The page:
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Thursday, March 30, 2017
Social warriors, sometimes
Social warriors, sometimes
Why the rape that escaped the media and national attention must not be ignored
By Kelly Riddell - The Washington Times - Thursday, March 23, 2017
Rape stories, when they can be used to vault social-justice issues into the nation’s psyche, get exhaustive coverage and opining by the mainstream media, regardless of whether they’re even true.
But if a 14-year-old girl gets gang-raped while attending high-school by two illegal immigrants? Crickets. That’s a narrative that doesn’t need to be advanced. Lord forbid, it may even help persuade some that President Donald Trump’s positions on illegal immigration may be correct.
The bias is almost too much to bear.
The news media’s ultimate power is the ability to suffocate stories they disagree with, and fan the flames of narratives they want to advance. And in many cases, those narratives are false.
Remember that fateful off-campus house party in March 2006 in Durham, North Carolina, where members of the Duke Lacrosse team hired two strippers for a night of drunken debauchery?
One of the exotic dancers, Crystal Mangum, was a black, single mother of two children, and a student at the much less prestigious and inexpensive North Carolina Central University. So when she accused three members of the Duke team of a brutal gang-rape that night, her story went viral — for she was the perfect example of white-privilege gone wrong.
The New York Times called the case “a national cause celebre, yet another painful chapter in the tangled American opera of race, sex, and privilege. Over the course of that year, they wrote or reported from wire services 155 stories on it.
Of course, none of it turned out to be true. A little more than a year after the alleged assault, North Carolina Attorney General Roy Cooper declared the three men charged innocent, saying there was a “tragic rush to accuse and a failure to verify serious allegations.” Prosecuting Durham District Attorney Mike Nifong was charged of contempt and disbarred for his negligence in the case.
New York Times Public Editor Dan Okrent, in an interview with ESPN on the 10-year anniversary of the case, explained why the media was transfixed by the story.
“It was white over black, it was male over female, it was rich over poor, educated over uneducated. All the things that we know happen in the world coming together in one place and journalists, they start to quiver with a thrill when something like this happens,” Mr. Okrent said.
You’d think the media would learn not to be so eager to run with its own preconceived notions, but as the University of Virginia case taught us nearly a decade later, that wasn’t to be the case.
In 2014, a Rolling Stone reporter detailed a gruesome 9,000 word portrayal of gang-rape victim “Jackie.” At the time, a heated conversation was being had within liberal circles of the increasing amount of sexual abuse cases on college campus’s.
The victim was at a fraternity party — you know those associations only rich, elite, white boys join — when she was brutally gang-raped. And the school — the stuffy, upper-crust university — was unwilling to help her out.
Except, much like in the Duke case, the entire incident never happened. The University of Virginia filed a defamation case against Rolling Stone and won, and the magazine had to retract the story.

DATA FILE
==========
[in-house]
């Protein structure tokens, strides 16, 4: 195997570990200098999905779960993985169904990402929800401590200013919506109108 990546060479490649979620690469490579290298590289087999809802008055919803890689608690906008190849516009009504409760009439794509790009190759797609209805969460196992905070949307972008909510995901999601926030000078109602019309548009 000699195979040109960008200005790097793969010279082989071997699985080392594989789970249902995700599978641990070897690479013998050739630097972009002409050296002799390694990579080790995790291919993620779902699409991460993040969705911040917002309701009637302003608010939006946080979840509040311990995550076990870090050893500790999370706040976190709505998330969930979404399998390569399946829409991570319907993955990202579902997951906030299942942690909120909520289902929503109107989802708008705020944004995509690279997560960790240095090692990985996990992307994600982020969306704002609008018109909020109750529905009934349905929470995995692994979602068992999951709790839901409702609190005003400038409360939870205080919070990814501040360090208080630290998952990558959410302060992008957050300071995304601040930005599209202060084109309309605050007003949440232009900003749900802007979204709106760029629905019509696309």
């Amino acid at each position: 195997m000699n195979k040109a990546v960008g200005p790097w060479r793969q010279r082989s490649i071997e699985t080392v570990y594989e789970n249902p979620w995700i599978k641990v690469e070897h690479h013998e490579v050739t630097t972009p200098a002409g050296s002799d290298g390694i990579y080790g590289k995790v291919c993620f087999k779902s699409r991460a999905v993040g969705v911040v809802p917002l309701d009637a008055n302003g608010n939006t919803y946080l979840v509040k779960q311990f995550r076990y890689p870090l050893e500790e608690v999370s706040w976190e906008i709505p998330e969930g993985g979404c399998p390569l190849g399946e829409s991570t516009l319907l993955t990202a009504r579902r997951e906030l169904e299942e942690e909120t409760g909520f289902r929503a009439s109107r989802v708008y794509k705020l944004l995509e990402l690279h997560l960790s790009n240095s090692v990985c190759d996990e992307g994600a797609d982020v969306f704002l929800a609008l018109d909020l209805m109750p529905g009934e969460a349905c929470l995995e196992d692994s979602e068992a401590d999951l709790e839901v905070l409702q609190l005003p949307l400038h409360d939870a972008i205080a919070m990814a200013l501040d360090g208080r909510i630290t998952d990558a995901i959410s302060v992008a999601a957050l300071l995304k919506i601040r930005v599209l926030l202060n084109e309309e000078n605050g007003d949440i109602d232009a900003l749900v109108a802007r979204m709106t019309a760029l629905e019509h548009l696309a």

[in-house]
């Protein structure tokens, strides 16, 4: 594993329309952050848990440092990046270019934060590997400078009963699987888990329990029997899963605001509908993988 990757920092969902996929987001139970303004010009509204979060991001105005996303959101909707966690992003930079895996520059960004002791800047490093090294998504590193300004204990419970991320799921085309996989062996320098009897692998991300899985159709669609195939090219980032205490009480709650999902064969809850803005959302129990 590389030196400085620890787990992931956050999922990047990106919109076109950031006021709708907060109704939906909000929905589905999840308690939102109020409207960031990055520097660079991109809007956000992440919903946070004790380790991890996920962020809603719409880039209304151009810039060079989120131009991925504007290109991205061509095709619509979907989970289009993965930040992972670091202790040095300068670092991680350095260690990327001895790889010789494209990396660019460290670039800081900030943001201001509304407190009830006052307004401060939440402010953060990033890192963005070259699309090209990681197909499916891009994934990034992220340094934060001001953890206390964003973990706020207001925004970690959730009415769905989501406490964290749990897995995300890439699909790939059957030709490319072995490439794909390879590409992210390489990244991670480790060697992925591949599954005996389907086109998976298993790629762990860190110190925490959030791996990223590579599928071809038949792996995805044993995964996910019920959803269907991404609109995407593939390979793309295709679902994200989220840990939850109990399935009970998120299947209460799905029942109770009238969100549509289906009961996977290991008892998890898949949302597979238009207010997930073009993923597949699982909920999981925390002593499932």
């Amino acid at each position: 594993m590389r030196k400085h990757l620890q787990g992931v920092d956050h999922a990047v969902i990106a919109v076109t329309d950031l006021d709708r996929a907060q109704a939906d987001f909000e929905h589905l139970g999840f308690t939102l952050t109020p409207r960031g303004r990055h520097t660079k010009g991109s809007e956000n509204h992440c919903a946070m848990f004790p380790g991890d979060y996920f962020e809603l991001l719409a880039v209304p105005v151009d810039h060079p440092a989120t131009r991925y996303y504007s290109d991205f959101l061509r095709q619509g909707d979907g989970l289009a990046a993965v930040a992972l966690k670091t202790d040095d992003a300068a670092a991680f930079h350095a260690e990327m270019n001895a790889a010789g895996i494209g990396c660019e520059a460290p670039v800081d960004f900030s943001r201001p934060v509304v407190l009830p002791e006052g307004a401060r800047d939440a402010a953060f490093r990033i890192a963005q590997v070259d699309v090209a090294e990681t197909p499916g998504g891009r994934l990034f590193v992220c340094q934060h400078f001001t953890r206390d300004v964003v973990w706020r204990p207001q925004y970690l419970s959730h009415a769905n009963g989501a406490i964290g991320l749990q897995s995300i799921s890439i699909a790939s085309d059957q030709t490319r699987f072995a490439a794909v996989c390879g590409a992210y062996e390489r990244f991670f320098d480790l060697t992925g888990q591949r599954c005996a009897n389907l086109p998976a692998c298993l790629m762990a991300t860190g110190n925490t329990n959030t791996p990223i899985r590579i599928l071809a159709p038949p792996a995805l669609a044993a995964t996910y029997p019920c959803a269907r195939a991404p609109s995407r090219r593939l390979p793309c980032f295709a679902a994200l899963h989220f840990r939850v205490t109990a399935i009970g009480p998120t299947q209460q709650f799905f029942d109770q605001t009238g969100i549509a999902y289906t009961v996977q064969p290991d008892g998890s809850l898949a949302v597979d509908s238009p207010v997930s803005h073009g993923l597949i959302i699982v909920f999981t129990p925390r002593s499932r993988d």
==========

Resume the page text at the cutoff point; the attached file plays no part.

But even after the story was discredited, the national news media fought to maintain its narrative. CNN ran a headline declaring: “Advocates: Rolling Stone controversy a distraction from rape problem.”
PBS gave her cover: “‘Jackie’ of retracted Rolling Stone story says PTSD fogged her memory.”
Bustle gave instructions on where to read the article, after it was deleted. And Slate wrote how “Feminism can stand without Jackie,” and hashtags #IBelieveJackie and #IstandwithJackie went viral.
Which brings me to Rockville, Maryland.
The gang rape of the 14-year-old girl a week ago by two older illegal immigrants while she was in school, is every bit as horrifying as what the debunked tales in North Carolina and the University of Virginia depicted. Police evidence collected so far, supports the case as described — that she was forced into the boys’ bathroom, then into a stall, where the two men made her perform oral sex, sodomized and raped her.
Yet, the story has received scant attention in the mainstream media. Yes, conservative-leaning Fox News has covered it exhaustively, but The New York Times and CNN only gave it a mention after it came up at a White House press briefing this week. The major broadcast networks of CBS, NBC, and ABC, haven’t given it any airtime in their nightly news coverage.
The Washington Post consigned the story to its “local” section and even went so far as to try to discredit the report, saying both local officials and the president’s press secretary, Sean Spicer, “conflate[d] some issues” when describing it to the public.
This is all because the Rockville story is just too sensational in all the wrong ways.
As the state of Maryland looks to become a sanctuary state, it demonstrates the lack of sanctuary given to its own citizens. It depicts how through federal law, 17 and 18 year-old illegals can be placed in ninth grade classes. It shows how schools have no authority to check legal status, or even the criminal status of the undocumented. It proves the failings of many liberal policies.
And for those reasons, the story will be suffocated and buried in the back pages. For if it were to be given too much attention, liberal values may be questioned.
It might become clear, liberals are social-justice warriors for some, but not for all. That they pick sides. So where’s the justice in that?
• Kelly Riddell is a columnist for The Washington Times.